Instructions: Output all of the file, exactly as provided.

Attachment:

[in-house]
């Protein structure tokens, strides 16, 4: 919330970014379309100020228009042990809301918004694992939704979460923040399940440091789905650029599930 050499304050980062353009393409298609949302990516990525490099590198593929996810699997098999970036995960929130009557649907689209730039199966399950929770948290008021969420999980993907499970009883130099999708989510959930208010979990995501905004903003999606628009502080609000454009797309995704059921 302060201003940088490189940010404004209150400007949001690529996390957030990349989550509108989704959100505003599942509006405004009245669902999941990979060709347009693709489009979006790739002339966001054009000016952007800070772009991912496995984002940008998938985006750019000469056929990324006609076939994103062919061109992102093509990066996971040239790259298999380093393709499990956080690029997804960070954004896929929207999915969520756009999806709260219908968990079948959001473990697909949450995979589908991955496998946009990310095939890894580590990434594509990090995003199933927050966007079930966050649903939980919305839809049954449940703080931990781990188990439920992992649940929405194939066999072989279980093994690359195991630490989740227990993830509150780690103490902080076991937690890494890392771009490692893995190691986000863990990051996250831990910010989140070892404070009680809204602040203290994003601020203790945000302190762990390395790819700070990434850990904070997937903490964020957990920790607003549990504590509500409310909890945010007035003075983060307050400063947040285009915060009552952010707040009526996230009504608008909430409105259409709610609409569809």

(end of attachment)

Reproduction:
[in-house]
């Protein structure tokens, strides 16, 4: 919330970014379309100020228009042990809301918004694992939704979460923040399940440091789905650029599930 050499304050980062353009393409298609949302990516990525490099590198593929996810699997098999970036995960929130009557649907689209730039199966399950929770948290008021969420999980993907499970009883130099999708989510959930208010979990995501905004903003999606628009502080609000454009797309995704059921 302060201003940088490189940010404004209150400007949001690529996390957030990349989550509108989704959100505003599942509006405004009245669902999941990979060709347009693709489009979006790739002339966001054009000016952007800070772009991912496995984002940008998938985006750019000469056929990324006609076939994103062919061109992102093509990066996971040239790259298999380093393709499990956080690029997804960070954004896929929207999915969520756009999806709260219908968990079948959001473990697909949450995979589908991955496998946009990310095939890894580590990434594509990090995003199933927050966007079930966050649903939980919305839809049954449940703080931990781990188990439920992992649940929405194939066999072989279980093994690359195991630490989740227990993830509150780690103490902080076991937690890494890392771009490692893995190691986000863990990051996250831990910010989140070892404070009680809204602040203290994003601020203790945000302190762990390395790819700070990434850990904070997937903490964020957990920790607003549990504590509500409310909890945010007035003075983060307050400063947040285009915060009552952010707040009526996230009504608008909430409105259409709610609409569809």